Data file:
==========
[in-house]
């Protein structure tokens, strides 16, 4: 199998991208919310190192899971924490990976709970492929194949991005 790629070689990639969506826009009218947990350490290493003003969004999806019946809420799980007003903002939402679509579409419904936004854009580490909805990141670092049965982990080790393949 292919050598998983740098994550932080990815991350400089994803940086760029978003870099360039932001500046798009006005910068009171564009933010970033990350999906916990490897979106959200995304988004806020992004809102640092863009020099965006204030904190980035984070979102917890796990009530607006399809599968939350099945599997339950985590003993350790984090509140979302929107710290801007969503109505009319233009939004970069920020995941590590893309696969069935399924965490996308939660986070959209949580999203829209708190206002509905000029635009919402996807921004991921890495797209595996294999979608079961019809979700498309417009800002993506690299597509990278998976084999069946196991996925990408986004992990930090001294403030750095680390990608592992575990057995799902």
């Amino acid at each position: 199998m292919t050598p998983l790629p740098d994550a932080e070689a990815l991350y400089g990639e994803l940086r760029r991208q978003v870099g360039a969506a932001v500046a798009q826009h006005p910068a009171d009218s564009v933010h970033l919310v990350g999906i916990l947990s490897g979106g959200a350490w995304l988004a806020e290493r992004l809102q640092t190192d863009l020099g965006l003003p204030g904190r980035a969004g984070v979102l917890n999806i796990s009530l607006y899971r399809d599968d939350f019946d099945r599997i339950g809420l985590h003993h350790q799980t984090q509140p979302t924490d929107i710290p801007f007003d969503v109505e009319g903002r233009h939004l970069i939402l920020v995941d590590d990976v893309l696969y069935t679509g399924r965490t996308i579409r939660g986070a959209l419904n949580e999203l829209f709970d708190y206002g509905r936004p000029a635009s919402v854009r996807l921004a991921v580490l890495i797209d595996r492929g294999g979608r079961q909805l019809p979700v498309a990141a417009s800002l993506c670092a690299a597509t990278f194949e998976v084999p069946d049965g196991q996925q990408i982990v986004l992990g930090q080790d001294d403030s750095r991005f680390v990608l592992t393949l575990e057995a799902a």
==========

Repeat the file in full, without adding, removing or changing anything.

[in-house]
């Protein structure tokens, strides 16, 4: 199998991208919310190192899971924490990976709970492929194949991005 790629070689990639969506826009009218947990350490290493003003969004999806019946809420799980007003903002939402679509579409419904936004854009580490909805990141670092049965982990080790393949 292919050598998983740098994550932080990815991350400089994803940086760029978003870099360039932001500046798009006005910068009171564009933010970033990350999906916990490897979106959200995304988004806020992004809102640092863009020099965006204030904190980035984070979102917890796990009530607006399809599968939350099945599997339950985590003993350790984090509140979302929107710290801007969503109505009319233009939004970069920020995941590590893309696969069935399924965490996308939660986070959209949580999203829209708190206002509905000029635009919402996807921004991921890495797209595996294999979608079961019809979700498309417009800002993506690299597509990278998976084999069946196991996925990408986004992990930090001294403030750095680390990608592992575990057995799902």
């Amino acid at each position: 199998m292919t050598p998983l790629p740098d994550a932080e070689a990815l991350y400089g990639e994803l940086r760029r991208q978003v870099g360039a969506a932001v500046a798009q826009h006005p910068a009171d009218s564009v933010h970033l919310v990350g999906i916990l947990s490897g979106g959200a350490w995304l988004a806020e290493r992004l809102q640092t190192d863009l020099g965006l003003p204030g904190r980035a969004g984070v979102l917890n999806i796990s009530l607006y899971r399809d599968d939350f019946d099945r599997i339950g809420l985590h003993h350790q799980t984090q509140p979302t924490d929107i710290p801007f007003d969503v109505e009319g903002r233009h939004l970069i939402l920020v995941d590590d990976v893309l696969y069935t679509g399924r965490t996308i579409r939660g986070a959209l419904n949580e999203l829209f709970d708190y206002g509905r936004p000029a635009s919402v854009r996807l921004a991921v580490l890495i797209d595996r492929g294999g979608r079961q909805l019809p979700v498309a990141a417009s800002l993506c670092a690299a597509t990278f194949e998976v084999p069946d049965g196991q996925q990408i982990v986004l992990g930090q080790d001294d403030s750095r991005f680390v990608l592992t393949l575990e057995a799902a």